Today is ANZAC Day. I thought I should explain that for aussiehunter’s growing international readership. ANZAC Day is special for Aussies and Kiwis. The name ANZAC come from the military forces raised to aid Great Britain in WWI – The Australian and New Zealand Army Corps. The genesis of ANZAC Day was the horrific loss of life and maiming arising from that war and, in particular, the disastrous military operation at Gallipoli.
Why do Aussies and Kiwis pay such attention to a century-old military disaster? ANZAC Day is not a celebration or glorification of war. Not a bit. It is the heartfelt demonstration of respect for all those who served and sacrificed in all conflicts up to the present day.
Appropriately, the idea of ANZAC Day began as a simple grass-roots movement by a few people in the years following the end of WWI. One of the key figures in that, but by no means the only one, was Padre White who today is seen as the face of that initiative.
In a nation still grieving the tremendous loss of life and terrible suffering of those who returned home forever maimed by what they had witnessed, the idea of paying respect for that sacrifice took root in the community. Within a few years, as the number of people attending the new dawn service grew and grew, the politicians suddenly claimed it and the day became organised on a national level. The originators, like Padre White, quickly faded into the background and obscurity.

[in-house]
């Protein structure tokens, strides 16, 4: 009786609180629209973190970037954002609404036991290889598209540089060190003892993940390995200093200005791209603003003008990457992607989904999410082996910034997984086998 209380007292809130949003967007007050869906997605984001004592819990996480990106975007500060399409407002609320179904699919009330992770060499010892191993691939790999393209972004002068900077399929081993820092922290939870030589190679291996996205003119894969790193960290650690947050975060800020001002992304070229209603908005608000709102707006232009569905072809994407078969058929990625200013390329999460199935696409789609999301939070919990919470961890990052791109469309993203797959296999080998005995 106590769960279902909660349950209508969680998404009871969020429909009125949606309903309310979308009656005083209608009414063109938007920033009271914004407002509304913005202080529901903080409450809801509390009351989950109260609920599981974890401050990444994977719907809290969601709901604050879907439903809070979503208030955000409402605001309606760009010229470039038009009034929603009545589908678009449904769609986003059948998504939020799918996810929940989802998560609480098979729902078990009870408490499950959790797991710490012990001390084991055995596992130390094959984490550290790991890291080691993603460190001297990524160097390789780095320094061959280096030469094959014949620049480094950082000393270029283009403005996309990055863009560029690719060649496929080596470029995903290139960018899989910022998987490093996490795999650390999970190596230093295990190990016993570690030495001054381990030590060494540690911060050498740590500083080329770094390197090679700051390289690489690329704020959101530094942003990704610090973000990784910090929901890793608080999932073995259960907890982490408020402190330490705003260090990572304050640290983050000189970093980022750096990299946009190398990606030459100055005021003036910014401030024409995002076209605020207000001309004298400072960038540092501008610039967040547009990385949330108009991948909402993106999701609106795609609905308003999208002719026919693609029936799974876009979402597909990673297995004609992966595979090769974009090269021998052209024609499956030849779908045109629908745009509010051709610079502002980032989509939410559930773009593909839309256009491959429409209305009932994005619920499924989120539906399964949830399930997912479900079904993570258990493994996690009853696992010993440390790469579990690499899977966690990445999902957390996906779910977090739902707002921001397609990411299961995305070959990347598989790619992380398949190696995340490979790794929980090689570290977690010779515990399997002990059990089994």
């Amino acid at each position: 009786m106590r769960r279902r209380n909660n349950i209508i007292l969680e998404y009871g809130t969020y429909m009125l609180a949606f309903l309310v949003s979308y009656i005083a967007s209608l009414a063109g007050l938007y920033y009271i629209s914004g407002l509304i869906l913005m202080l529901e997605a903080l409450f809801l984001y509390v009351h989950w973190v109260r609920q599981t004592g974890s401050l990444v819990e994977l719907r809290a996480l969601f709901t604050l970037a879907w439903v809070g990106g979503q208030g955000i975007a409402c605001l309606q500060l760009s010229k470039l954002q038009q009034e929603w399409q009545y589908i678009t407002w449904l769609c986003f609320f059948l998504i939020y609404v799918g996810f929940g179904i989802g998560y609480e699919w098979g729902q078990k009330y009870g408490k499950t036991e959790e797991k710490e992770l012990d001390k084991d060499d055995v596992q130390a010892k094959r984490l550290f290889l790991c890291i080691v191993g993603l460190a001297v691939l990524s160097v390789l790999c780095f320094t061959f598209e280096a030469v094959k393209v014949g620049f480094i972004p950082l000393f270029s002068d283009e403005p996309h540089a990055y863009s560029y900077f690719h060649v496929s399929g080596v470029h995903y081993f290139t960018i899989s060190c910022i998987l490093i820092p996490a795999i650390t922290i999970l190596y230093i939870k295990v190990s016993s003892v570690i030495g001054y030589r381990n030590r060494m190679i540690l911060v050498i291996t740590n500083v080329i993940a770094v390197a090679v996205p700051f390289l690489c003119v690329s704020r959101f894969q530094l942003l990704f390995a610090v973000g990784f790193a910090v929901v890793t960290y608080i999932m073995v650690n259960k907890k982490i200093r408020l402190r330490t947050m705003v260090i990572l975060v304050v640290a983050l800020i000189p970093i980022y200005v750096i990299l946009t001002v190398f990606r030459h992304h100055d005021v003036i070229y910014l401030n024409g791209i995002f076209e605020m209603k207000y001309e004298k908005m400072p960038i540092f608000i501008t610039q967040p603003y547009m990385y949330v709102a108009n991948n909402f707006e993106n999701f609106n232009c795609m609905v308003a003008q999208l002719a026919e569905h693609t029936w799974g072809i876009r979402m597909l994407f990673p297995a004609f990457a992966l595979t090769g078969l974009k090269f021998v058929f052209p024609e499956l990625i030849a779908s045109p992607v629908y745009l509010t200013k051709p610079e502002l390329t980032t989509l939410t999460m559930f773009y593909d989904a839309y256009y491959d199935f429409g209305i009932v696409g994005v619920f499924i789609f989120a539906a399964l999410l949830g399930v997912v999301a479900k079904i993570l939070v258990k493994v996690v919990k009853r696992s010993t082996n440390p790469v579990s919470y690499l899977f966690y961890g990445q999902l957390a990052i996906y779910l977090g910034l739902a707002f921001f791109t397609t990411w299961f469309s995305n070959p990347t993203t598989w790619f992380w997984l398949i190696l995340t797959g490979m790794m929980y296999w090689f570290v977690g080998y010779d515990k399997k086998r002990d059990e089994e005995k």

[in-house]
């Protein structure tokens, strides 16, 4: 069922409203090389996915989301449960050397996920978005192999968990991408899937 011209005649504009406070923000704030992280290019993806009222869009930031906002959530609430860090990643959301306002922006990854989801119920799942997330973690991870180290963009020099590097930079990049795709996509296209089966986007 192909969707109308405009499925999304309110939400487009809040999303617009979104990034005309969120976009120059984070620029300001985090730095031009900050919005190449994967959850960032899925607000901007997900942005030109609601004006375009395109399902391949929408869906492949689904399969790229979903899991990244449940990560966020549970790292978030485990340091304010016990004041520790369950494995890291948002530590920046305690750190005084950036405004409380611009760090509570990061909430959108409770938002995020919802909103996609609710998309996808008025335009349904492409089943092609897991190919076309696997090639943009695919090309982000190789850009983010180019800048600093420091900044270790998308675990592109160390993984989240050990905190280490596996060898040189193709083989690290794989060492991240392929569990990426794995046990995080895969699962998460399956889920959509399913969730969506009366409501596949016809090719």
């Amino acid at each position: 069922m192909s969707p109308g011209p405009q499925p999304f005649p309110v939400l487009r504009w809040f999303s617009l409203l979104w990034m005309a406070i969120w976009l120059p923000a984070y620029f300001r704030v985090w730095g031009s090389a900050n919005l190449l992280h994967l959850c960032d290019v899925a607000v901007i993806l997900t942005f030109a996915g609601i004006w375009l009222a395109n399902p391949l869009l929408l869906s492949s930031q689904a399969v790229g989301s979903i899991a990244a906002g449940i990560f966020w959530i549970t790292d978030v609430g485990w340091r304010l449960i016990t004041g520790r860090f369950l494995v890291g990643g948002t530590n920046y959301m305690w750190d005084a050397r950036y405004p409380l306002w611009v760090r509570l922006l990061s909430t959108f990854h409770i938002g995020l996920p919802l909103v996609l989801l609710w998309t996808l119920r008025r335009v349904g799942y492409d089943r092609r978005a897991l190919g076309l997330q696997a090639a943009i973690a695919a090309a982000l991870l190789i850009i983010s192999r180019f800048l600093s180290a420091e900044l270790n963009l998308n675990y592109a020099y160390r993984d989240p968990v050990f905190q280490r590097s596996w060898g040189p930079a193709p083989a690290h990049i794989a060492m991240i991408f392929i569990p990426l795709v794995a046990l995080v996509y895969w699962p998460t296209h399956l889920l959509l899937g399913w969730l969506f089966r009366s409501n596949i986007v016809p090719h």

However, I am proud to say that, in the small country cemetery of the village of Herberton, we have the grave of Rev Arthur Ernest White. His wish, after a lifetime of devotion and service, was to be buried with a gravestone that simply states “A Priest”. That wish has been honoured but, next to the well-kept grave, a small plaque alerts visitors to just who the priest was. Each year, there are little unofficial gatherings of people keen to pay their respects to Padre White, none so fitting as on ANZAC Day. The photograph of the Reverend’s grave was taken on the afternoon of ANZAC Day some years ago. The shadow of his simple headstone throws a long shadow on the grave, which seems appropriate.
Today, with the CV-19 lockdown of our communities there were no organised gatherings for the ANZAC Day dawn service. However, in homes and streets all over our nations, people gathered everywhere in small, isolated groups in the pre-dawn darkness to pay their respects, as they have always done. It is wonderful to see such a demonstration of deeply embedded community feeling demonstrated in the need to show respect. Just like those early ceremonies in the years after WWI, the community does not need the politicians and generals to tell it how to do that.
LEST WE FORGET